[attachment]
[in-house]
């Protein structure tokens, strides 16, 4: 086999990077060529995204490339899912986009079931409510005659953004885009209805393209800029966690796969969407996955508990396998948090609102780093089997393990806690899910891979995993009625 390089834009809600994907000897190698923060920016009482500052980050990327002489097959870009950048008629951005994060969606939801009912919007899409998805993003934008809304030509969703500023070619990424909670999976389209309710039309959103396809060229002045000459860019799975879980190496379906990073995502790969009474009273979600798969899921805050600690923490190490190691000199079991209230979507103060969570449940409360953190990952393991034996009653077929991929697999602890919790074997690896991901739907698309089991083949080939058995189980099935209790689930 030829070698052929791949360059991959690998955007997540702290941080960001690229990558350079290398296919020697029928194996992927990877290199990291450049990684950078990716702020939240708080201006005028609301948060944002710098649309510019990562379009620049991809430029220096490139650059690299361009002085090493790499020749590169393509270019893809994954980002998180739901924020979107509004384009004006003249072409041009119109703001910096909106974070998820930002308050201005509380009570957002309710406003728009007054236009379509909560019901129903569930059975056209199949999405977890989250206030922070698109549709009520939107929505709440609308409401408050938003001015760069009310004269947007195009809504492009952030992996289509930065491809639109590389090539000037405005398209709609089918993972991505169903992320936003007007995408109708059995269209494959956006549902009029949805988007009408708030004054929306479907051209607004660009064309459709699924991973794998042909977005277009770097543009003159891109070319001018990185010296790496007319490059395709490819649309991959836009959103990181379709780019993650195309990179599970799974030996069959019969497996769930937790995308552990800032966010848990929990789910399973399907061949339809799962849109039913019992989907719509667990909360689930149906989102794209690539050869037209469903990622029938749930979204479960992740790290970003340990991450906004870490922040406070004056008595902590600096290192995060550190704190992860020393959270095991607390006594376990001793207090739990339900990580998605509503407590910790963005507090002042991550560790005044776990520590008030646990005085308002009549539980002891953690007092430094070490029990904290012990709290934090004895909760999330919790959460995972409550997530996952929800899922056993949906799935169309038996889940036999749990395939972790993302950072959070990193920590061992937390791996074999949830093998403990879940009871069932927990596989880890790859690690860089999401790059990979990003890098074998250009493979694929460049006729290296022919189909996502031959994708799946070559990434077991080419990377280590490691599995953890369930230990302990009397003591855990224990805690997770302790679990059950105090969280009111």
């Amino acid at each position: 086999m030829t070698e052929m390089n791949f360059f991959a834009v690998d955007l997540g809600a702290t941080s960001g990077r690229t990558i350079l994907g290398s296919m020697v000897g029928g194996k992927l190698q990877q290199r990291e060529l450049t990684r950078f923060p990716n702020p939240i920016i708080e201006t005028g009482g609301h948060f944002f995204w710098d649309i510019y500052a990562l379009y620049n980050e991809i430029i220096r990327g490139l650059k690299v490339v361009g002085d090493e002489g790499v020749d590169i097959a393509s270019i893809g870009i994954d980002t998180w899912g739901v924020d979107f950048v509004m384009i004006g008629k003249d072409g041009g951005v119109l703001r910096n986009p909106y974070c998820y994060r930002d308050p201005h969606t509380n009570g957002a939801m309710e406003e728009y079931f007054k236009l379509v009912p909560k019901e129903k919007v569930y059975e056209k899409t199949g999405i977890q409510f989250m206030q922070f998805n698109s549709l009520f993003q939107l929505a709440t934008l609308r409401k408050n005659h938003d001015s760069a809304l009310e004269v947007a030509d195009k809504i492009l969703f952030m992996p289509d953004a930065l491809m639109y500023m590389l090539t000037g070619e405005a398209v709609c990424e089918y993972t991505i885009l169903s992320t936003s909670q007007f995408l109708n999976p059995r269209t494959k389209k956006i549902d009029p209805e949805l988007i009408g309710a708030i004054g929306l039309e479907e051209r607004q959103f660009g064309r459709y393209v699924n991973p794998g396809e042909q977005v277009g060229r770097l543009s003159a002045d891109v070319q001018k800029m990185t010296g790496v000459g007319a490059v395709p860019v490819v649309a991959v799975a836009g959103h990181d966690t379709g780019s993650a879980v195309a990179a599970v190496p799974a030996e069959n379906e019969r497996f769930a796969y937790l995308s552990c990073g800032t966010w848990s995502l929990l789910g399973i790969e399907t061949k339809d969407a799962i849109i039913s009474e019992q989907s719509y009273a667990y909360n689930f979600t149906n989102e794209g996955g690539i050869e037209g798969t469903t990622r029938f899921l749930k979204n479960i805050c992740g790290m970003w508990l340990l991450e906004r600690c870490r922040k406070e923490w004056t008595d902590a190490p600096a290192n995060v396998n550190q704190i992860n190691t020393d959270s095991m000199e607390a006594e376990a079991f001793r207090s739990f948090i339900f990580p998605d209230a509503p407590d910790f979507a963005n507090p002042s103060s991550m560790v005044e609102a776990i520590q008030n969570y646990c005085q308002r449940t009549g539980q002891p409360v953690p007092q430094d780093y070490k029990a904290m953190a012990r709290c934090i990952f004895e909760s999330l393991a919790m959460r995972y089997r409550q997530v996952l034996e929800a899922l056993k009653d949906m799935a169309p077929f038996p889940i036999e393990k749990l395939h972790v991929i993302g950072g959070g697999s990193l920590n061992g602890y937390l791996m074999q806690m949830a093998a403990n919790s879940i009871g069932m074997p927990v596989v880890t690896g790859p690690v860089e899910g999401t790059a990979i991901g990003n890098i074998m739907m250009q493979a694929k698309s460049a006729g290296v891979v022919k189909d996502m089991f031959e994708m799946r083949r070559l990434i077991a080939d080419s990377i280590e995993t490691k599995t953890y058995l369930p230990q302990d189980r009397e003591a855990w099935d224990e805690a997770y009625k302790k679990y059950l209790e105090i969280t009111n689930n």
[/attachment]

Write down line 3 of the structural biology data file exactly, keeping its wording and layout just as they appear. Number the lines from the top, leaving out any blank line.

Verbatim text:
């Amino acid at each position: 086999m030829t070698e052929m390089n791949f360059f991959a834009v690998d955007l997540g809600a702290t941080s960001g990077r690229t990558i350079l994907g290398s296919m020697v000897g029928g194996k992927l190698q990877q290199r990291e060529l450049t990684r950078f923060p990716n702020p939240i920016i708080e201006t005028g009482g609301h948060f944002f995204w710098d649309i510019y500052a990562l379009y620049n980050e991809i430029i220096r990327g490139l650059k690299v490339v361009g002085d090493e002489g790499v020749d590169i097959a393509s270019i893809g870009i994954d980002t998180w899912g739901v924020d979107f950048v509004m384009i004006g008629k003249d072409g041009g951005v119109l703001r910096n986009p909106y974070c998820y994060r930002d308050p201005h969606t509380n009570g957002a939801m309710e406003e728009y079931f007054k236009l379509v009912p909560k019901e129903k919007v569930y059975e056209k899409t199949g999405i977890q409510f989250m206030q922070f998805n698109s549709l009520f993003q939107l929505a709440t934008l609308r409401k408050n005659h938003d001015s760069a809304l009310e004269v947007a030509d195009k809504i492009l969703f952030m992996p289509d953004a930065l491809m639109y500023m590389l090539t000037g070619e405005a398209v709609c990424e089918y993972t991505i885009l169903s992320t936003s909670q007007f995408l109708n999976p059995r269209t494959k389209k956006i549902d009029p209805e949805l988007i009408g309710a708030i004054g929306l039309e479907e051209r607004q959103f660009g064309r459709y393209v699924n991973p794998g396809e042909q977005v277009g060229r770097l543009s003159a002045d891109v070319q001018k800029m990185t010296g790496v000459g007319a490059v395709p860019v490819v649309a991959v799975a836009g959103h990181d966690t379709g780019s993650a879980v195309a990179a599970v190496p799974a030996e069959n379906e019969r497996f769930a796969y937790l995308s552990c990073g800032t966010w848990s995502l929990l789910g399973i790969e399907t061949k339809d969407a799962i849109i039913s009474e019992q989907s719509y009273a667990y909360n689930f979600t149906n989102e794209g996955g690539i050869e037209g798969t469903t990622r029938f899921l749930k979204n479960i805050c992740g790290m970003w508990l340990l991450e906004r600690c870490r922040k406070e923490w004056t008595d902590a190490p600096a290192n995060v396998n550190q704190i992860n190691t020393d959270s095991m000199e607390a006594e376990a079991f001793r207090s739990f948090i339900f990580p998605d209230a509503p407590d910790f979507a963005n507090p002042s103060s991550m560790v005044e609102a776990i520590q008030n969570y646990c005085q308002r449940t009549g539980q002891p409360v953690p007092q430094d780093y070490k029990a904290m953190a012990r709290c934090i990952f004895e909760s999330l393991a919790m959460r995972y089997r409550q997530v996952l034996e929800a899922l056993k009653d949906m799935a169309p077929f038996p889940i036999e393990k749990l395939h972790v991929i993302g950072g959070g697999s990193l920590n061992g602890y937390l791996m074999q806690m949830a093998a403990n919790s879940i009871g069932m074997p927990v596989v880890t690896g790859p690690v860089e899910g999401t790059a990979i991901g990003n890098i074998m739907m250009q493979a694929k698309s460049a006729g290296v891979v022919k189909d996502m089991f031959e994708m799946r083949r070559l990434i077991a080939d080419s990377i280590e995993t490691k599995t953890y058995l369930p230990q302990d189980r009397e003591a855990w099935d224990e805690a997770y009625k302790k679990y059950l209790e105090i969280t009111n689930n």